Traditional and emerging professional profiles: in footwear production, there is a need for a new generation of technicians and managers

[On the cover: Polina Zimmerman_Pexels]

In the footwear sector, specific technical skills in shoe production are essential, however, the digital, omnichannel, and sustainability dimensions all require new types of professionals to be hired or outsourced by companies. Tommaso Cancellara, Assocalzaturifici General Manager, sheds light on the professions of the future, but reminds us that we must “not forget the model maker, who is the real star of the show, fought over by companies”. This is a warning directed at young people, who should not underestimate the importance of technical training, but it is also an invitation to choose training to become emerging, innovative professional figures.

How is the footwear sector training changing?

Let’s make a distinction: I do not think innovation – in which I believe deeply – should take precedence over the core business of companies i.e., making shoes that require specific tasks and figures – such as model makers, fitters, and pre-assemblers – professional figures which are not innovative, but indispensable, and which unfortunately are experiencing a generation gap that puts them at risk. I fear that there is a technical vacuum in some districts and a surplus in others. In my opinion, regions, institutions, associations, and training schools need to create a system to respond to both supply and demand.

What about the new professions?

There are some roles that are increasingly in demand: production managers, for example, who have to engineer production lines. Many companies produce for large groups and international labels that only “buy time”, and no longer buy professionalism. Under such conditions, to optimise production times each company needs a manager who understands new production techniques, integrates industry 4.0, and understands the needs of these large multinationals corporations. There is also a trend linked to 360-degree digitisation, which not only involves digital sales, but also includes production. Thus, competent figures on industry 4.0, the internet of things, and connection to management systems. Digitisation, however, also means online sales, which is increasingly multi-channel and requires an omnichannel manager who understands digital sales options, which differ from country to country, and has a knowledge of international logistics, which is increasingly complex and should be integrated into strategic business decisions.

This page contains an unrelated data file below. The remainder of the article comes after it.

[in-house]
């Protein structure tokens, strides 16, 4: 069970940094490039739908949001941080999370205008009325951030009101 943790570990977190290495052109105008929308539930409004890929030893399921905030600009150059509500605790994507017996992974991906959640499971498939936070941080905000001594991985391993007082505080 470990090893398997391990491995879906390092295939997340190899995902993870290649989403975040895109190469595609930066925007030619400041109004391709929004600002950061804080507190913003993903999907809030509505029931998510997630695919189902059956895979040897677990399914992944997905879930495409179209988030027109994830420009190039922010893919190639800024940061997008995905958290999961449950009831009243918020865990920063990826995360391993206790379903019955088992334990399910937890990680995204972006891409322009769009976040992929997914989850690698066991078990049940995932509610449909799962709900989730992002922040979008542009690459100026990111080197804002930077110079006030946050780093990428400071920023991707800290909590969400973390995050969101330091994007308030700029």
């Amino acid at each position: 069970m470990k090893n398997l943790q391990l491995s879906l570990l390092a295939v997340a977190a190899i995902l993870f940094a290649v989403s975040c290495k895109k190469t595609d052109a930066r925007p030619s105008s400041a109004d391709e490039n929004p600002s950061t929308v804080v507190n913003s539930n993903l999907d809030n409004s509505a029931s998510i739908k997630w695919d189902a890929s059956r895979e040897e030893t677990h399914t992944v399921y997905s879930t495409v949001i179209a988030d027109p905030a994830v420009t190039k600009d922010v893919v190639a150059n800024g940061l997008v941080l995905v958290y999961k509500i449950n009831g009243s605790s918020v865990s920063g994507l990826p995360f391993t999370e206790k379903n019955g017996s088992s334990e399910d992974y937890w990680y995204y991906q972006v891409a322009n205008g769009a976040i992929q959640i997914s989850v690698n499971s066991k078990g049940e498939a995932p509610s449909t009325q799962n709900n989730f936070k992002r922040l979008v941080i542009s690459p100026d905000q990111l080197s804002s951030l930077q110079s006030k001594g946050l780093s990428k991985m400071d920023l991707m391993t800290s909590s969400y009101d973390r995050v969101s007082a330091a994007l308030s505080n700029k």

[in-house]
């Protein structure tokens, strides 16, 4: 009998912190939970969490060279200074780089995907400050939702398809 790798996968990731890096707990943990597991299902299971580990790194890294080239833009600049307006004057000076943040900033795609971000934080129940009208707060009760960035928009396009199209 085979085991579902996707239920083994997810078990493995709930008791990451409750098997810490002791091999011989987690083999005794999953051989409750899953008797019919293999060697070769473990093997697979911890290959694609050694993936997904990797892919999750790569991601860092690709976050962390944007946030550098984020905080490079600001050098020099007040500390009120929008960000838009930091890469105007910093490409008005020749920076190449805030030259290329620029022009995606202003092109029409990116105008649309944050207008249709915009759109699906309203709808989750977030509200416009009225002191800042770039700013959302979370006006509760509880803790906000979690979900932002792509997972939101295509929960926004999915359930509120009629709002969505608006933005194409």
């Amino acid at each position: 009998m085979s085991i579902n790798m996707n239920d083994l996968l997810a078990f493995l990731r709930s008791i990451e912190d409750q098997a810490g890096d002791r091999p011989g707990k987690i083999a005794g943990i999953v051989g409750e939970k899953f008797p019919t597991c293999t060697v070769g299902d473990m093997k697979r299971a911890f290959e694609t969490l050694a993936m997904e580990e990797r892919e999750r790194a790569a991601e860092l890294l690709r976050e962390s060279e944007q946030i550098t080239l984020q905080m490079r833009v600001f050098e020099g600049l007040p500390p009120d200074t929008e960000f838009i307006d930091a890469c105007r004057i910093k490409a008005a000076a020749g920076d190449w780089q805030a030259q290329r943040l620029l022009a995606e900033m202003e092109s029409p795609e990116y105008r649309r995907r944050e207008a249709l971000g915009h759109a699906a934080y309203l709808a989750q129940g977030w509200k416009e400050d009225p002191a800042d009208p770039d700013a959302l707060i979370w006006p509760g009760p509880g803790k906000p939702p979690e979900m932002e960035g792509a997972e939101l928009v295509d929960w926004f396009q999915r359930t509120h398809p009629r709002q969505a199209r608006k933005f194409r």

All this, whilst not underestimating the part of digital production that pertains to the development of 3D models. 3D prototyping is becoming more and more important. There are companies that can provide a 3D sample collection, without having to produce all the samples themselves. And companies have to know how to evaluate the outsourcing possibilities available on the market.

The new world of generation Z, which by 2030 will represent over 50% of purchases, will involve an ever deeper knowledge of social networks that are integrated into the sales sector and, as such, we need to understand how to sell on the metaverse, how to monetize Twitch. This involves figures, not necessarily available within the company, but perhaps obtainable through outsourcing, that can help manage new digital sales channels with a view to multi-channelling.

Tommaso Cancellara, Assocalzaturifici General Manager, sheds light on the professions of the future

Sustainable change also means new skills.

Absolutely, because sustainability is destined to pervade the entire organisation, from those who make purchases to those who produce and sell. It is now necessary to move on to the third phase of sustainability, that of making concrete changes, after the first stage of acquiring information and the second of attempts. Thus, the company must have all-round sustainability parameters, that is, not only innovative and eco-friendly materials, but environmental, social, economic, and financial sustainability. As such, sustainability managers will be increasingly in demand. This also merges with the traceability of the supply chain and, therefore, we also need experts in both the upstream and downstream supply chain. In this area, European regulations will come into force: such as extended producer responsibility (EPR) according to which every company must regenerate, recycle, or renew as much material as it is produced.

Are schools adjusting in response to these new professions?

I see a significant gap due to a lack of funds because there is also a need for new hardware and machinery that requires significant investment. There is no strategic system-level vision to achieve shared planning, as such there is a risk that companies will increasingly have to train staff internally.

Isn’t there any shared leadership?

Confindustria Moda, for example, has created the Education Committee which is trying to network all the schools that deal with fashion. This is no mean feat because each school is under the aegis of its own regional government, or some have private funds, others survive only on public subsidies, so the education sector moves at different speeds. Furthermore, the training offer is very fragmented and difficult to understand across the various ITS (Istituti Tecnici Superiori, technical schools), IFTS (Istruzione e Formazione Tecnica Superiore, technical training schools), academies, and universities that offer fashion courses, etc.. As such, we need a broad rethinking of the whole system.

Flavia Colli Franzone